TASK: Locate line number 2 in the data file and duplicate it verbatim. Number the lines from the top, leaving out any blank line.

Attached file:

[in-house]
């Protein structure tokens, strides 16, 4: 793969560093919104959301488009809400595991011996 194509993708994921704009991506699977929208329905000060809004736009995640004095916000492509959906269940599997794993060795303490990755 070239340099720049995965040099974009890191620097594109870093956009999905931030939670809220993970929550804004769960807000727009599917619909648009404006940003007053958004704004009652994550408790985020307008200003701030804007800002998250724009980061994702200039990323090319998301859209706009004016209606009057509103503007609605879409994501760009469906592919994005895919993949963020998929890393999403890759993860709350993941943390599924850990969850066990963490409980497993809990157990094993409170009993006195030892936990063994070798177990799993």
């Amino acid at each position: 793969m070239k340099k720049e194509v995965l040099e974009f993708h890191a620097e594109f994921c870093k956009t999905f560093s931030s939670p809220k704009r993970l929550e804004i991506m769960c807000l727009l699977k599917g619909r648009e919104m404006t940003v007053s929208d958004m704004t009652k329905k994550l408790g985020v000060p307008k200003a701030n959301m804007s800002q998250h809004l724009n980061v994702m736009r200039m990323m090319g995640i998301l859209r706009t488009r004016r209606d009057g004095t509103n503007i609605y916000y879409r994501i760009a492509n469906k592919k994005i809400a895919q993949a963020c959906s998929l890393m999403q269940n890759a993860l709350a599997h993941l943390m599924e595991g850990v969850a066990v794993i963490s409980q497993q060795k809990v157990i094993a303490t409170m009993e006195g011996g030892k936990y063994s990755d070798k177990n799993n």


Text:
């Protein structure tokens, strides 16, 4: 793969560093919104959301488009809400595991011996 194509993708994921704009991506699977929208329905000060809004736009995640004095916000492509959906269940599997794993060795303490990755 070239340099720049995965040099974009890191620097594109870093956009999905931030939670809220993970929550804004769960807000727009599917619909648009404006940003007053958004704004009652994550408790985020307008200003701030804007800002998250724009980061994702200039990323090319998301859209706009004016209606009057509103503007609605879409994501760009469906592919994005895919993949963020998929890393999403890759993860709350993941943390599924850990969850066990963490409980497993809990157990094993409170009993006195030892936990063994070798177990799993």